Today’s Web-based applications usually depend on multiple servers, perhaps hundreds or thousands of client workstations, internal and external network communications, database services, operational processes, and a host of other infrastructure services that must all work uniformly together. Where the business ideal is a continuous flow of information — and an interruption costs your company money — creating high-availability applications becomes an important business strategy.
Downtime causes problems and long-term losses that extend far beyond the local computing environment (such as annoyed customers and broken supply channels).
About 40% of application downtime occurs due to inadequate testing, change management, and lack of ongoing failure monitoring. Another 40% of application downtime derives from operations errors caused by lack of rigorous procedures and backup/restoration errors. Hardware reliability has improved so much over the past few years that typically less than 10% of the downtime is due to hardware problems. The remaining 10% of downtime is caused by environmental and other miscellaneous problems.
As a general idea, availability is a measure of how often the application is available for use. More specifically, availability is a percentage calculation based on how often the application is actually available to handle service requests when compared to the total, planned, available runtime. The formal calculation of availability includes repair time because an application that is being repaired is not available for use.
The calculation for availability uses several measurements:
|Mean Time Between Failure||MTBF||Hours / Failure Count||Average length of time the application runs before failing.|
|Mean Time To Recovery||MTTR||Repair Hours / Failure Count||Average length of time needed to repair and restore service after a failure.|
The availability formula looks like this:
Availability = (MTBF / (MTBF + MTTR)) X 100
For example, consider an application that is intended to run perpetually. If we assume 1000 continuous hours as a checkpoint, two 1-hour failures during that time would result in availability of ((1000/2) / ((1000/2) + 1)) X 100 = (500 / 501) X 100 = .998 X 100 = 99.8%.
One popular way to describe availability is by the “nines,” such as three nines for 99.9% availability. However, the implication of measuring by nines is sometimes misunderstood. You need to do the arithmetic to discover that three nines (99.9% availability) represents about 8.5 hours of service outage in a single year. The next level up, four nines (99.99%), represents about 1 hour of service outage in a single year. Five nines (99.999%) represents only about 5 minutes of outage per year.
Availability standards are decided by criticality:
Non-Commercial Applications (99%)
Commercial Applications (99.5%)
Business critical Applications (99.90%)
Mission critical Applications (99.999%)
1. Designing for High Availability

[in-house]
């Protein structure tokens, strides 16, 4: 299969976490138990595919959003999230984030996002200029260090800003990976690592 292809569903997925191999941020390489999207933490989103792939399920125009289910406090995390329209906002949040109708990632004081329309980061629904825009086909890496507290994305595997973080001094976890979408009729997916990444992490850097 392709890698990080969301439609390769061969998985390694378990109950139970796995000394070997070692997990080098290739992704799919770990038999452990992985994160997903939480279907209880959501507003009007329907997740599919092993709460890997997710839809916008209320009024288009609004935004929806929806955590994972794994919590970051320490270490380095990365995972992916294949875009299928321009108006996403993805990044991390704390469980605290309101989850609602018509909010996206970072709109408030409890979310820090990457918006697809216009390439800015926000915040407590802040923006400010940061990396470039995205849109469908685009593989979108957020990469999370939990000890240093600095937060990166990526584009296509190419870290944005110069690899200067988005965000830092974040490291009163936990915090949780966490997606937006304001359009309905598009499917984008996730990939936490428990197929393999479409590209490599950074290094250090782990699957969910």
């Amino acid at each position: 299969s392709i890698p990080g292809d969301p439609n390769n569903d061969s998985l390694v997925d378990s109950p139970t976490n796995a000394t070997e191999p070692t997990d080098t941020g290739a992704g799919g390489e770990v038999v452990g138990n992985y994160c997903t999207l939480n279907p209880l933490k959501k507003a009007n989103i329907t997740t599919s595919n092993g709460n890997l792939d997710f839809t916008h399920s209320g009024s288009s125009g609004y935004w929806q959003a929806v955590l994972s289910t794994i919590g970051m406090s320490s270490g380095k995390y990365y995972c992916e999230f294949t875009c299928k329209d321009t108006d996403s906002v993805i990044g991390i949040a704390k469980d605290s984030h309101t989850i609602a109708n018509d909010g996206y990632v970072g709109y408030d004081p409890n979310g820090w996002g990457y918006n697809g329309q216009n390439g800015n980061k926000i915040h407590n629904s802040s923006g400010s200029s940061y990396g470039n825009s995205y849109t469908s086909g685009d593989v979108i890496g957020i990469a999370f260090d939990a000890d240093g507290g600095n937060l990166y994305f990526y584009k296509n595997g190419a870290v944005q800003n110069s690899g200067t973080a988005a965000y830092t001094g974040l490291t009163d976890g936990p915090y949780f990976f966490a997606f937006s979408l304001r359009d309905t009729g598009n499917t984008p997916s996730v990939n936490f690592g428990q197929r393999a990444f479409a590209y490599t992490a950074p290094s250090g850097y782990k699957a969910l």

1.1. Clustering – A cluster consists of multiple computers that are physically networked together and logically connected using cluster software. Clustering allows two or more independent servers to behave as a single system. In the event of a failure (such as CPU, motherboard, storage adapter, network card, or application component), the workload is automatically moved to another server, current client processes are switched over, and the failed application service is restarted — all automatically and with no apparent downtime. When either a hardware or software resource fails, customers connected to that server cluster may experience a slight delay but the service will be completed. Cluster software can provide failover support for applications, file and print services, databases, and messaging systems.
1.2. Network Load Balancing – Network Load Balancing (NLB) for the even distribution of Web traffic across the available servers. NLB can also help with availability: should a server fail, with NLB you can redefine the cluster and direct traffic to the other servers. NLB is especially beneficial for e-commerce applications that link external clients with transactions to back-end data stores: as client traffic increases, additional servers can be added (up to 32 servers in a single cluster).
NLB automatically detects a server failure and redirects client traffic to the remaining servers within ten seconds — all the time maintaining continuous, unbroken client service. It is worth noting that NLB is preferable to round robin DNS.
1.3. RAID for Data Stores – The RAID acronym stands for a redundant array of independent disks. RAID is a way to use multiple hard disks so that data is stored in multiple places. The benefit of RAID is that any disk failure automatically transfers to a mirrored or reconstructable data image, the application continues running, and the failed disk can be replaced with no interruption to the running application.
There are several ways in which RAID can be configured, but the outcome is the same. If there is a loss on one drive, a new drive can be inserted and the data can be rebuilt by using information on another drive.
1.4. Distributed File System (DFS) – DFS is a logical file structure applied to multiple servers and file shares. The most obvious feature of DFS is that it resolves drive letters to UNC names, thus providing real file nomenclatures at the same time that the physical file location remains hidden. This provides a subtle benefit to availability engineering: a DFS administrator can point to redundant file copies and thereby increase the likelihood of accessing the needed file — even if the primary datastore is down.
1.5. Reduce Planned Downtime
1.6. Isolate Mission-Critical Applications
1.2. Testing for Availability
3.3.1. Test the Change Control Process
3.3.2. Test the Failover Technologies
3.3.3. Test the Monitoring Technology